Hayek argues in The Road to Serfdom that central planning must of necessity be (or become) tightly coupled, but others dispute this premise. In his review (collected in The Present as History, 1953) economist Paul Sweezy joked that Hayek would have you believe that if there was an over-production of baby carriages, the central planners would then order the population to have more babies instead of simply warehousing the temporary excess of carriages and decreasing production for next year. The cybernetic arguments of Stafford Beer in his 1974 CBC Massey Lectures, Designing Freedom -- that intelligent adaptive planning can increase freedom -- are of interest in this regard, as is the technical work of Herbert Simon and Albert Ando on the dynamics of hierarchical nearly decomposable systems in economics -- namely, that everything in such a system is not tightly coupled to everything else.

A criticism of the book's ideas by Jeffrey Sachs was published in the Scientific American in October 2006, with a rebuttal by William Easterly and a re-rebuttal by Sachs.

Libertarian critics

The libertarian economist Walter Block has observed critically that while the The Road to Serfdom makes a strong case against centrally-planned economies, it appears only lukewarm in its support of pure laissez-faire capitalism, with Hayek even going so far as to say that "probably nothing has done so much harm to the liberal cause as the wooden insistence of some liberals on certain rules of thumb, above all the principle of laissez-faire capitalism". In the book, Hayek writes that the government has a role to play in the economy through the monetary system (a view that he later withdrew), work-hours regulation, social welfare, and institutions for the flow of proper information.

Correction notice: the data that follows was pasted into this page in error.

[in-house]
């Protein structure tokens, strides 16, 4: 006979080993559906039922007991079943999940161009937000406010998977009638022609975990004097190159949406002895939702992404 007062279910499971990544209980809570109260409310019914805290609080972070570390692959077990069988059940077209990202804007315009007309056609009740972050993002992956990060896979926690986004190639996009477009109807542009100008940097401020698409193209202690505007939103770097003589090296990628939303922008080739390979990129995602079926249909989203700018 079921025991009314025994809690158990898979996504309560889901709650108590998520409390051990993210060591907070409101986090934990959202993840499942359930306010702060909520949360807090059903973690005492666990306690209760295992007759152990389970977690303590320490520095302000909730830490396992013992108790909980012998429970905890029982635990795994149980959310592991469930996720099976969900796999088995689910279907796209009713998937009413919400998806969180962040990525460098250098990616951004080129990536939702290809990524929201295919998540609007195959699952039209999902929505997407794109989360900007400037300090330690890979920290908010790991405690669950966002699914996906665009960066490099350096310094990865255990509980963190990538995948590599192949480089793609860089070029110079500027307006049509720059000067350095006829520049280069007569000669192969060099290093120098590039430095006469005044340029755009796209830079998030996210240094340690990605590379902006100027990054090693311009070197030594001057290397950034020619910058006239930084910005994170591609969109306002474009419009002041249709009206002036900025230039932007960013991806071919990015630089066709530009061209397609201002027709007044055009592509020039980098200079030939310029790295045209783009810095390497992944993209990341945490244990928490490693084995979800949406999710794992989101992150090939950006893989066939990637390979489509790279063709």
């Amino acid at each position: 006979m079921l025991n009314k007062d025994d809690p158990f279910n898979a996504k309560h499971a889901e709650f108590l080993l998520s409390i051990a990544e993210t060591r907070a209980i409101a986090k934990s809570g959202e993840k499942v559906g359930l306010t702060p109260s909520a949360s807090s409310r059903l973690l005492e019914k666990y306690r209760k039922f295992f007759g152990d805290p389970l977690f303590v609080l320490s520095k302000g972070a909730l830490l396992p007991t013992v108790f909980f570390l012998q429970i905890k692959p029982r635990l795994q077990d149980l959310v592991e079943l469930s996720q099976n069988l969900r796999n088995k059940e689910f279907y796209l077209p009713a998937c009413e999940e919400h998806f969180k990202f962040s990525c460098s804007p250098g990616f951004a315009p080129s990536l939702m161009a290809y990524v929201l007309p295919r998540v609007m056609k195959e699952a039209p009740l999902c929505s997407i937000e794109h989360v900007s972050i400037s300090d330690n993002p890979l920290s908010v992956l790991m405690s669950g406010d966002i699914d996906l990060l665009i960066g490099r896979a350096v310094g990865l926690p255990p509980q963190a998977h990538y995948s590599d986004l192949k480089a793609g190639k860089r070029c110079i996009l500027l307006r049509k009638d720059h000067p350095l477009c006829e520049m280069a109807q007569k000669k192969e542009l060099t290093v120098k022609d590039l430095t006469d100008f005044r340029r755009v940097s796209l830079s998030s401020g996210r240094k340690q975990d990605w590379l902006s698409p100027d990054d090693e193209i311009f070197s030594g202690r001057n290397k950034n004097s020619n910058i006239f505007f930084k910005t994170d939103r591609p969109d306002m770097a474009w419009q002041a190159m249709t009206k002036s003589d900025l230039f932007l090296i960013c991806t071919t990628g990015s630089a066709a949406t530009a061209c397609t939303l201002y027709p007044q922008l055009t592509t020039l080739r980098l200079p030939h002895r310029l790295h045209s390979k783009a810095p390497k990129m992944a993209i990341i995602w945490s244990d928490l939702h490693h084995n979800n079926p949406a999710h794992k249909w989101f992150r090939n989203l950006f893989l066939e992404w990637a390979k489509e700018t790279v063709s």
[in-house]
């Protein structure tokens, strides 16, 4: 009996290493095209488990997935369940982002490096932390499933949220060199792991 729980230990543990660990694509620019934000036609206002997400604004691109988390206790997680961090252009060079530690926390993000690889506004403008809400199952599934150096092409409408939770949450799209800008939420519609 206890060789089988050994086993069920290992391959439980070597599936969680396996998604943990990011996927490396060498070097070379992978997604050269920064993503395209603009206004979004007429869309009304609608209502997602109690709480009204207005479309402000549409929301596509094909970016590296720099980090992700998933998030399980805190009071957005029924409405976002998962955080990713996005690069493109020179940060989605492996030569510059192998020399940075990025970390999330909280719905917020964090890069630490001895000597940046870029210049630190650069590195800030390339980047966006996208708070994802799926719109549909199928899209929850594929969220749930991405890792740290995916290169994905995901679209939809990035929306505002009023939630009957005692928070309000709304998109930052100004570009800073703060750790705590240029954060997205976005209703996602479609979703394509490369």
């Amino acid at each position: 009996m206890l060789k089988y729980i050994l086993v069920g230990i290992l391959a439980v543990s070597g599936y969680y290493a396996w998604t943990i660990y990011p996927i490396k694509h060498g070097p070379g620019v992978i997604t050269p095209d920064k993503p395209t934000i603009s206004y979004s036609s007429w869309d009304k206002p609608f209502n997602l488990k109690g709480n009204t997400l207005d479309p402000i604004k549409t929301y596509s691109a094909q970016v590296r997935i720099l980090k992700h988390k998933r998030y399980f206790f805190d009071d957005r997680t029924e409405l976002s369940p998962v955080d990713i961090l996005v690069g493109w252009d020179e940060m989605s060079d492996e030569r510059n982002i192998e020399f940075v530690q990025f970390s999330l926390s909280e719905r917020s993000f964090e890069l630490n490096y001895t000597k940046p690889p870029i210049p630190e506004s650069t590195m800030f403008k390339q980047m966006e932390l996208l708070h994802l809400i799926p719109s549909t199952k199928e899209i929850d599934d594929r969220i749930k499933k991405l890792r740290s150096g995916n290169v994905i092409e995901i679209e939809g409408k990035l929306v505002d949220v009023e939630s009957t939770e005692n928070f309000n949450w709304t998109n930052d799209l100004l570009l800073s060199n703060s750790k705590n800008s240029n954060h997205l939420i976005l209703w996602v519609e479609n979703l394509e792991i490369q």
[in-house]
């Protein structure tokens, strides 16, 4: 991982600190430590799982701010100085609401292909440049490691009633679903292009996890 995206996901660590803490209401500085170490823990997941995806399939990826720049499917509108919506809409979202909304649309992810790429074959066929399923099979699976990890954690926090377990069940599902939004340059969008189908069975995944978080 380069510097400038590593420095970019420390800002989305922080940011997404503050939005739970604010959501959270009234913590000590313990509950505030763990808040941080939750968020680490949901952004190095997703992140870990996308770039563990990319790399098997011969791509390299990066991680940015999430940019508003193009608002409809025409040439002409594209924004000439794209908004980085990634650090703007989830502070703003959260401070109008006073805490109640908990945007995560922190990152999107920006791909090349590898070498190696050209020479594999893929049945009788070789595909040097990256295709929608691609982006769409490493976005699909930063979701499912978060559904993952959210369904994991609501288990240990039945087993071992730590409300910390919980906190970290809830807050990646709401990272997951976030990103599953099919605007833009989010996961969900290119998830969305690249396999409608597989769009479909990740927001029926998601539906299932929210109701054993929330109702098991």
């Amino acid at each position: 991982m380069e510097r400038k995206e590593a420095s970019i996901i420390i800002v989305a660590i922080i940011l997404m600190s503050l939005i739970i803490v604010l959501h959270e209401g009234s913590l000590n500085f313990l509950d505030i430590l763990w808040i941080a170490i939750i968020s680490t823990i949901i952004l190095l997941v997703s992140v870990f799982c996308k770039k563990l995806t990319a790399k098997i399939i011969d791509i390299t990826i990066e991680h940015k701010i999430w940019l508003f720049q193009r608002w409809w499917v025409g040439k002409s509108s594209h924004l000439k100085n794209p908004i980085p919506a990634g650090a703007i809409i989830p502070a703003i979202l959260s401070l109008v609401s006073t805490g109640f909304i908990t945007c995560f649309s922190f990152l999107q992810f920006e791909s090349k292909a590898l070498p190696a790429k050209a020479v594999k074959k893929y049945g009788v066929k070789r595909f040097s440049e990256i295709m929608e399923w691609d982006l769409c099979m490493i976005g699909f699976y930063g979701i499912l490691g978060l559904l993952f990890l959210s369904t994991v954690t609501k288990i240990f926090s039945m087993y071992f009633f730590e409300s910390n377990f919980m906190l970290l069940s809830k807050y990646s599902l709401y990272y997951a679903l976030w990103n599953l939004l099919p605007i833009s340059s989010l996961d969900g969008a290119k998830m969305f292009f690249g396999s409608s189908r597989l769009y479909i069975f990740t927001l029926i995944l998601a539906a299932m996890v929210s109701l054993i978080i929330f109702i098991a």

Gordon Tullock has argued Hayek's analysis predicted totalitarian governments in much of Europe in the late 20th century. He uses Sweden, in which the government at that time controlled 63 percent of GNP, as an example to support his argument that the basic problem with The Road to Serfdom is "that it offered predictions which turned out to be false. The steady advance of government in places such as Sweden has not led to any loss of non-economic freedoms." While criticizing Hayek, Tullock still praises the classical liberal notion of economic freedom, saying, "Arguments for political freedom are strong, as are the arguments for economic freedom. We needn’t make one set of arguments depend on the other." However, according to Robert Skidelsky, Hayek "safeguarded himself from such retrospective refutation." Skidelsky argues that Hayek's argument was contingent, and that, "By the 1970s there was some evidence of the slippery slope…and then there was Thatcher. Hayek's warning played a critical part in her determination to 'roll back the state.'" Though there was no Thatcher equivalent in Sweden so Gordon Tullock's argument is still valid.